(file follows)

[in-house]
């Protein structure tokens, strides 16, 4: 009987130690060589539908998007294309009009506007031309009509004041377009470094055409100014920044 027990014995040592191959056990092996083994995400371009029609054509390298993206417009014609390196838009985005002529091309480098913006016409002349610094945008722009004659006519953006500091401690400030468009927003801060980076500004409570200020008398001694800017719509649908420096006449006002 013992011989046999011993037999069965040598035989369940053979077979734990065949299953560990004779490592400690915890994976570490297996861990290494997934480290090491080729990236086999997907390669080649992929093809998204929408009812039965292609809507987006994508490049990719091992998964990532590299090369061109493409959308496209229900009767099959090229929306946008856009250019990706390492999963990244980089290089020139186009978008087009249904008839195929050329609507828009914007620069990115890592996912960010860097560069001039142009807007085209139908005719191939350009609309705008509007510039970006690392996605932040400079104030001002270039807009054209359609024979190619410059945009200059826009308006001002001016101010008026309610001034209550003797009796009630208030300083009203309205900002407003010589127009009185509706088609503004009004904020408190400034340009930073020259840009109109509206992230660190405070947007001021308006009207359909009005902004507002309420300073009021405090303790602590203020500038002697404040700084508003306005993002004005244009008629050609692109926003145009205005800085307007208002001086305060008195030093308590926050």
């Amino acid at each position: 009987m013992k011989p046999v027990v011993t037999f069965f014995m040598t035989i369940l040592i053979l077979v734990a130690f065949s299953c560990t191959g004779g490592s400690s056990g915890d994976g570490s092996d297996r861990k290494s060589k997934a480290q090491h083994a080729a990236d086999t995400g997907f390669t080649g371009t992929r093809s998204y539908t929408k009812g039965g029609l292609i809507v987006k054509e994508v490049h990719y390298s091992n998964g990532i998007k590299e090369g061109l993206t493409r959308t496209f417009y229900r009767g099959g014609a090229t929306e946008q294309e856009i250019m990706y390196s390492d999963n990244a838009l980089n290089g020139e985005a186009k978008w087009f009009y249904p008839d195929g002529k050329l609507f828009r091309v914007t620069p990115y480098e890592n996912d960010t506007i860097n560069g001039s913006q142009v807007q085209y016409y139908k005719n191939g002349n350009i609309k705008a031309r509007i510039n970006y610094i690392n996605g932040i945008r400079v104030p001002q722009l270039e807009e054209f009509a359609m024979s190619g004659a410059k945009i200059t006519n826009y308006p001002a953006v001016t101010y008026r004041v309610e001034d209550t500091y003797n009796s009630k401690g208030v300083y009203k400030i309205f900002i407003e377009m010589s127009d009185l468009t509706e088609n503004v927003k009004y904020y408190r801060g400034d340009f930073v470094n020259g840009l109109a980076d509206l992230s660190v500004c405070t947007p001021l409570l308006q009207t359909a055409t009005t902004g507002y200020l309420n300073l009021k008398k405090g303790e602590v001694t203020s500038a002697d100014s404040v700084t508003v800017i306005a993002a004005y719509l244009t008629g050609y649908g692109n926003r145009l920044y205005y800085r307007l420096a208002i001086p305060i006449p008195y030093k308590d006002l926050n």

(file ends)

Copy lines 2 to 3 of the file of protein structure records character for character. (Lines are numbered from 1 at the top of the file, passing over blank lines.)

């Protein structure tokens, strides 16, 4: 009987130690060589539908998007294309009009506007031309009509004041377009470094055409100014920044 027990014995040592191959056990092996083994995400371009029609054509390298993206417009014609390196838009985005002529091309480098913006016409002349610094945008722009004659006519953006500091401690400030468009927003801060980076500004409570200020008398001694800017719509649908420096006449006002 013992011989046999011993037999069965040598035989369940053979077979734990065949299953560990004779490592400690915890994976570490297996861990290494997934480290090491080729990236086999997907390669080649992929093809998204929408009812039965292609809507987006994508490049990719091992998964990532590299090369061109493409959308496209229900009767099959090229929306946008856009250019990706390492999963990244980089290089020139186009978008087009249904008839195929050329609507828009914007620069990115890592996912960010860097560069001039142009807007085209139908005719191939350009609309705008509007510039970006690392996605932040400079104030001002270039807009054209359609024979190619410059945009200059826009308006001002001016101010008026309610001034209550003797009796009630208030300083009203309205900002407003010589127009009185509706088609503004009004904020408190400034340009930073020259840009109109509206992230660190405070947007001021308006009207359909009005902004507002309420300073009021405090303790602590203020500038002697404040700084508003306005993002004005244009008629050609692109926003145009205005800085307007208002001086305060008195030093308590926050």
């Amino acid at each position: 009987m013992k011989p046999v027990v011993t037999f069965f014995m040598t035989i369940l040592i053979l077979v734990a130690f065949s299953c560990t191959g004779g490592s400690s056990g915890d994976g570490s092996d297996r861990k290494s060589k997934a480290q090491h083994a080729a990236d086999t995400g997907f390669t080649g371009t992929r093809s998204y539908t929408k009812g039965g029609l292609i809507v987006k054509e994508v490049h990719y390298s091992n998964g990532i998007k590299e090369g061109l993206t493409r959308t496209f417009y229900r009767g099959g014609a090229t929306e946008q294309e856009i250019m990706y390196s390492d999963n990244a838009l980089n290089g020139e985005a186009k978008w087009f009009y249904p008839d195929g002529k050329l609507f828009r091309v914007t620069p990115y480098e890592n996912d960010t506007i860097n560069g001039s913006q142009v807007q085209y016409y139908k005719n191939g002349n350009i609309k705008a031309r509007i510039n970006y610094i690392n996605g932040i945008r400079v104030p001002q722009l270039e807009e054209f009509a359609m024979s190619g004659a410059k945009i200059t006519n826009y308006p001002a953006v001016t101010y008026r004041v309610e001034d209550t500091y003797n009796s009630k401690g208030v300083y009203k400030i309205f900002i407003e377009m010589s127009d009185l468009t509706e088609n503004v927003k009004y904020y408190r801060g400034d340009f930073v470094n020259g840009l109109a980076d509206l992230s660190v500004c405070t947007p001021l409570l308006q009207t359909a055409t009005t902004g507002y200020l309420n300073l009021k008398k405090g303790e602590v001694t203020s500038a002697d100014s404040v700084t508003v800017i306005a993002a004005y719509l244009t008629g050609y649908g692109n926003r145009l920044y205005y800085r307007l420096a208002i001086p305060i006449p008195y030093k308590d006002l926050n």